After their return to Stryj a doctor came to treat my grandfather's mouth wounds. Upon seeing my Aunt Lillian he remarked that she didn't look Jewish and thought she could pass as a Christian and that they should get her false identity papers. My aunt decided to ask Mrs. Bilinska if she could use her daughter Jadwiga's birth certificate and Russian identity card and she agreed. My aunt replaced the picture on the identity card with her photograph. Although the stamps on the picture and the card did not match exactly, it was not too noticeable. Knowing she could not remain in Stryj pass and as a Christian she had to think of a place to go.
There was a school teacher in Gaje-Nisne named Irene Hajdrych whose husband, Wladyslaw, was high school teacher in Stryi. They were friends of my grandparents. In 1939 when the Germans came they moved to the western part of Poland so as not to be under Soviet rule when Poland was divided. My grandparents had the Hajdrych's address and my aunt decided to go there and hope they would take her in. She decided to go there unannounced so they would not have advance warning and could not turn her away. My grandparents would not let her go alone; and they convinced Mrs. Bilinska to go with her. Before they were to leave my aunt asked Mrs. Bilinska if she would let my grandmother hide in her home. She said yes and took her there that night. Later Mrs. Bilinska bought train tickets for both of them. My aunt took the Jewish armband off her coat and they left the the Jewish Quarter for the station on November 2, 1942.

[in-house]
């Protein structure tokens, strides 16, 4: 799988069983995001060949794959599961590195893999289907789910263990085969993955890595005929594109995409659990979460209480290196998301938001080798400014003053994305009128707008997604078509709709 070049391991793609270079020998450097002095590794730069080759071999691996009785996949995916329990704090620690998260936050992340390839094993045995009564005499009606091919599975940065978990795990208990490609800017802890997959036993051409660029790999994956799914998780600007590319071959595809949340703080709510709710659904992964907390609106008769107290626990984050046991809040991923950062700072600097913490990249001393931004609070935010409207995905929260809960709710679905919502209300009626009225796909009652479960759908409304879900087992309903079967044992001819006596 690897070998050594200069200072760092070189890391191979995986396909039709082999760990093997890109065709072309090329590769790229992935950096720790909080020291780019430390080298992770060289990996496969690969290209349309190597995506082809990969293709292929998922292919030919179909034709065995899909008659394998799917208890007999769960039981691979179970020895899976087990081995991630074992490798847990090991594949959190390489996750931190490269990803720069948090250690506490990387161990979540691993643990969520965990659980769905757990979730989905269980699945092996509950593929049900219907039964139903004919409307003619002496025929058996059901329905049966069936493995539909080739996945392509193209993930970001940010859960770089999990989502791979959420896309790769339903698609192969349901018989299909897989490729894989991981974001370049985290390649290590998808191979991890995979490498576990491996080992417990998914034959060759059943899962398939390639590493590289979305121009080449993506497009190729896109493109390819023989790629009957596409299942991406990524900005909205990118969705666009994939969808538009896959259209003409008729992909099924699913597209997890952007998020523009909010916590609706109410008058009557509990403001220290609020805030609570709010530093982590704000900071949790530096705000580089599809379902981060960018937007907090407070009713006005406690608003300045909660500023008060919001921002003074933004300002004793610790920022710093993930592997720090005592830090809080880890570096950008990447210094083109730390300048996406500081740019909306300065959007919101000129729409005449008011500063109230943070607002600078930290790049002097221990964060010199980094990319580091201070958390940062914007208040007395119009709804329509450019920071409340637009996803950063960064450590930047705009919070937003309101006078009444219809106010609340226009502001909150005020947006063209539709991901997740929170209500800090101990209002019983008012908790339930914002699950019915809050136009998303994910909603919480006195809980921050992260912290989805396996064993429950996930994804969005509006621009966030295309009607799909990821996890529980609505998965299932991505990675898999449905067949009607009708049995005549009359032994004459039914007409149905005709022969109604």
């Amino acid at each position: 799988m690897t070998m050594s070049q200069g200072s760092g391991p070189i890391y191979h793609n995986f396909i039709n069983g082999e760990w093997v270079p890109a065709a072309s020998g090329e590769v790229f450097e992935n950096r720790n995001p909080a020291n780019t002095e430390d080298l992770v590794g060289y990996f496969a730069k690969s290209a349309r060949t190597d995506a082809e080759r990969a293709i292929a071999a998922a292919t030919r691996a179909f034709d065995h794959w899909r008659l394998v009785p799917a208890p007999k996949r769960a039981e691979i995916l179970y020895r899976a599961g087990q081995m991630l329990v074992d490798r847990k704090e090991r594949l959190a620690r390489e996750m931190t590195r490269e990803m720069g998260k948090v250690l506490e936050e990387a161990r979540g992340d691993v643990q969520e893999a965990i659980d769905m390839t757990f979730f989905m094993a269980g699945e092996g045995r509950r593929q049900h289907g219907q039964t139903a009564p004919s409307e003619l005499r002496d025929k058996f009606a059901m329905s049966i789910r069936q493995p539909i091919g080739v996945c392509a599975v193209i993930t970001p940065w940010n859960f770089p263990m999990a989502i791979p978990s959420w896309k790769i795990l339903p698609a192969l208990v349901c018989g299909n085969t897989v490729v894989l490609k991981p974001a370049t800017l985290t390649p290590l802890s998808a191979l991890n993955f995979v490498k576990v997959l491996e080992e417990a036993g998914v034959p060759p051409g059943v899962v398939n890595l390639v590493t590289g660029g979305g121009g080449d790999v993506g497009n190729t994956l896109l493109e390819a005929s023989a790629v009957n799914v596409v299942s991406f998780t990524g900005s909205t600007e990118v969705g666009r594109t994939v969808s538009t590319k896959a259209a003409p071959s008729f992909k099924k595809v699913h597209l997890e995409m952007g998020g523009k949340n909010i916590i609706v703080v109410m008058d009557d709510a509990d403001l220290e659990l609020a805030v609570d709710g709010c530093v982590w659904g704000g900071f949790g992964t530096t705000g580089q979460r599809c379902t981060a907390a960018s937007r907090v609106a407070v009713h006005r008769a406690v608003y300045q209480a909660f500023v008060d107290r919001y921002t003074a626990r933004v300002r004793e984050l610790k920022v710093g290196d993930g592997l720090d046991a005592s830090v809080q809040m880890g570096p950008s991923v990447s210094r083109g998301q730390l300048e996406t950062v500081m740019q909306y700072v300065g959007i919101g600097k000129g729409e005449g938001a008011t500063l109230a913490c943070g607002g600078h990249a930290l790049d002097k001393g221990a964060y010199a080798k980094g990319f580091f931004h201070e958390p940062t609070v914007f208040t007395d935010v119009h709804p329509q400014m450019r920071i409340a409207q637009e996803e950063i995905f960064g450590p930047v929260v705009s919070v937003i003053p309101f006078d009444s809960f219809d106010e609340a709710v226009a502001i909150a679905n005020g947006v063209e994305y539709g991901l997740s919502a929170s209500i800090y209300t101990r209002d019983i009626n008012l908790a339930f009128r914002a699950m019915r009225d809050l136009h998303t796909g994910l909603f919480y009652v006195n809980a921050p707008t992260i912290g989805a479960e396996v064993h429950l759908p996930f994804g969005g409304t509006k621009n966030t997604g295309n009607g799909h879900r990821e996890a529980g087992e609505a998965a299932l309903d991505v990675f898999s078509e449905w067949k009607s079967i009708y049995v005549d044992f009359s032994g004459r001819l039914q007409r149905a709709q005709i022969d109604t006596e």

My Aunt Lillian just after the war
They boarded the train and rode to the next stop where they would transfer to another train. While they were waiting for the next train in the station, German Railroad Policemen came looking for Jews. One of the policemen approached them wanting to see their papers. He did not notice that the stamp on the photograph did not match the one on the card. Then he accused Mrs. Bilinska of being a Jew. She told him that she was widow, that her husband had worked for the railroad in Stryj and that the policeman could call the station in Stryj to verify this. Boldly my aunt asked, "Why do you think she is Jewish?' He said, "Look at her. She looks like a Jew!" My aunt replied, "If you can spot a Jewish person by their looks, well I could say you look Jewish too!" Upon hearing this he let them go.
My aunt Lillian finally arrived at Mr. and Mrs. Hajdrych's home in Przedborz, small town near Kielce. She knocked their door. When Mrs. Hajdrych opened the door and saw her she was frightened. She had her young daughter there and did not want to speak in front of her, so she took my aunt and Mrs. Bilinska into another room. My aunt introduced Mrs. Bilinska, showed Mrs. Hajdrych the birth certificate and altered identity card and asked if she could stay. Mrs. Hajdrych agreed.
My aunt stayed with them until the end of the war. The Hajdrychs introduced her to friends as a cousin and to Mrs. Hajdrych's father-in-law as her niece. To help pay for her support she knitted skirts and sweaters. Mrs. Hajdrych worked as a supervisor of a kitchen for children of the poor and her husband taught high school illegally at home. My aunt went to church with them. Soon it became time to get German identity card. She went to the proper office and filled out the form in the name of Jadwiga Bilinska. She answered no to questions asking if either of her parents or grandparents were Jewish. She got her new identity card and she was proud that she was able to fool them. Through Mrs. Bilinska she was able to write to my grandparents and receive letters from them.